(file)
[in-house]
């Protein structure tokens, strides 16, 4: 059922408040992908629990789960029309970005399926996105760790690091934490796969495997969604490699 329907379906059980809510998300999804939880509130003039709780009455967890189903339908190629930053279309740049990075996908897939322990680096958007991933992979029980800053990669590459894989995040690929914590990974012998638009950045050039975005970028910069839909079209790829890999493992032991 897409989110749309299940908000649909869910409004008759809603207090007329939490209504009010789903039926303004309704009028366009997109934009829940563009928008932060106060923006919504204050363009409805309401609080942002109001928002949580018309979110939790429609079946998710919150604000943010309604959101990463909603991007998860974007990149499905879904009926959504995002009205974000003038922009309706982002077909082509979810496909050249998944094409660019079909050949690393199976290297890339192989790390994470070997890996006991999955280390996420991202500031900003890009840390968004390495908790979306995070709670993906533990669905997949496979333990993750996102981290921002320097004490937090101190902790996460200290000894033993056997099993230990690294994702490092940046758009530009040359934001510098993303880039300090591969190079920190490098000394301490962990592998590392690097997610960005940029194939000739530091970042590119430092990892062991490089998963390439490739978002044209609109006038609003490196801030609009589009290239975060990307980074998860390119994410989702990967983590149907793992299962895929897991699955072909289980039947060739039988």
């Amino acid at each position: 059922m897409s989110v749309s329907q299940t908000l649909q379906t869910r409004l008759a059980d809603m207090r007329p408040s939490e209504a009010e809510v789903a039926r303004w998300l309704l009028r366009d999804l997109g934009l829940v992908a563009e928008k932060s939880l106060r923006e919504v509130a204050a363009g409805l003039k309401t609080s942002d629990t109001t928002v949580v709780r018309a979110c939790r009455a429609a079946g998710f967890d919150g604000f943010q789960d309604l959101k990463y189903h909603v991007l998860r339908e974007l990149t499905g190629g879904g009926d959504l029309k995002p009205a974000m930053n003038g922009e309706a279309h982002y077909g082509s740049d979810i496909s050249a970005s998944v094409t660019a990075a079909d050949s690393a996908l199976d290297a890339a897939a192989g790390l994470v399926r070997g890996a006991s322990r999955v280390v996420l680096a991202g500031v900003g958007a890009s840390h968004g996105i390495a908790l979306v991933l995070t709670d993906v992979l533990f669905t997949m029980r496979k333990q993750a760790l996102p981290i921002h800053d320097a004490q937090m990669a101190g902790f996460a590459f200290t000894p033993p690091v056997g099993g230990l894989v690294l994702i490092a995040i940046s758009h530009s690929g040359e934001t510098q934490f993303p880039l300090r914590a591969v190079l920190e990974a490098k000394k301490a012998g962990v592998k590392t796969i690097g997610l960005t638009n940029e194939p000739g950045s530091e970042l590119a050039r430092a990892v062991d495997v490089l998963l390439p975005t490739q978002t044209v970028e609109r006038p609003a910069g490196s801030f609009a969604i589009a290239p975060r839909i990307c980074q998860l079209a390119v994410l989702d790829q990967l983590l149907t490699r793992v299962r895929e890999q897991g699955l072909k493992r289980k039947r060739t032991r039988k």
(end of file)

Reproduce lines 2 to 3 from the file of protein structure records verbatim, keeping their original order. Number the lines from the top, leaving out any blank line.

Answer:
């Protein structure tokens, strides 16, 4: 059922408040992908629990789960029309970005399926996105760790690091934490796969495997969604490699 329907379906059980809510998300999804939880509130003039709780009455967890189903339908190629930053279309740049990075996908897939322990680096958007991933992979029980800053990669590459894989995040690929914590990974012998638009950045050039975005970028910069839909079209790829890999493992032991 897409989110749309299940908000649909869910409004008759809603207090007329939490209504009010789903039926303004309704009028366009997109934009829940563009928008932060106060923006919504204050363009409805309401609080942002109001928002949580018309979110939790429609079946998710919150604000943010309604959101990463909603991007998860974007990149499905879904009926959504995002009205974000003038922009309706982002077909082509979810496909050249998944094409660019079909050949690393199976290297890339192989790390994470070997890996006991999955280390996420991202500031900003890009840390968004390495908790979306995070709670993906533990669905997949496979333990993750996102981290921002320097004490937090101190902790996460200290000894033993056997099993230990690294994702490092940046758009530009040359934001510098993303880039300090591969190079920190490098000394301490962990592998590392690097997610960005940029194939000739530091970042590119430092990892062991490089998963390439490739978002044209609109006038609003490196801030609009589009290239975060990307980074998860390119994410989702990967983590149907793992299962895929897991699955072909289980039947060739039988």
């Amino acid at each position: 059922m897409s989110v749309s329907q299940t908000l649909q379906t869910r409004l008759a059980d809603m207090r007329p408040s939490e209504a009010e809510v789903a039926r303004w998300l309704l009028r366009d999804l997109g934009l829940v992908a563009e928008k932060s939880l106060r923006e919504v509130a204050a363009g409805l003039k309401t609080s942002d629990t109001t928002v949580v709780r018309a979110c939790r009455a429609a079946g998710f967890d919150g604000f943010q789960d309604l959101k990463y189903h909603v991007l998860r339908e974007l990149t499905g190629g879904g009926d959504l029309k995002p009205a974000m930053n003038g922009e309706a279309h982002y077909g082509s740049d979810i496909s050249a970005s998944v094409t660019a990075a079909d050949s690393a996908l199976d290297a890339a897939a192989g790390l994470v399926r070997g890996a006991s322990r999955v280390v996420l680096a991202g500031v900003g958007a890009s840390h968004g996105i390495a908790l979306v991933l995070t709670d993906v992979l533990f669905t997949m029980r496979k333990q993750a760790l996102p981290i921002h800053d320097a004490q937090m990669a101190g902790f996460a590459f200290t000894p033993p690091v056997g099993g230990l894989v690294l994702i490092a995040i940046s758009h530009s690929g040359e934001t510098q934490f993303p880039l300090r914590a591969v190079l920190e990974a490098k000394k301490a012998g962990v592998k590392t796969i690097g997610l960005t638009n940029e194939p000739g950045s530091e970042l590119a050039r430092a990892v062991d495997v490089l998963l390439p975005t490739q978002t044209v970028e609109r006038p609003a910069g490196s801030f609009a969604i589009a290239p975060r839909i990307c980074q998860l079209a390119v994410l989702d790829q990967l983590l149907t490699r793992v299962r895929e890999q897991g699955l072909k493992r289980k039947r060739t032991r039988k």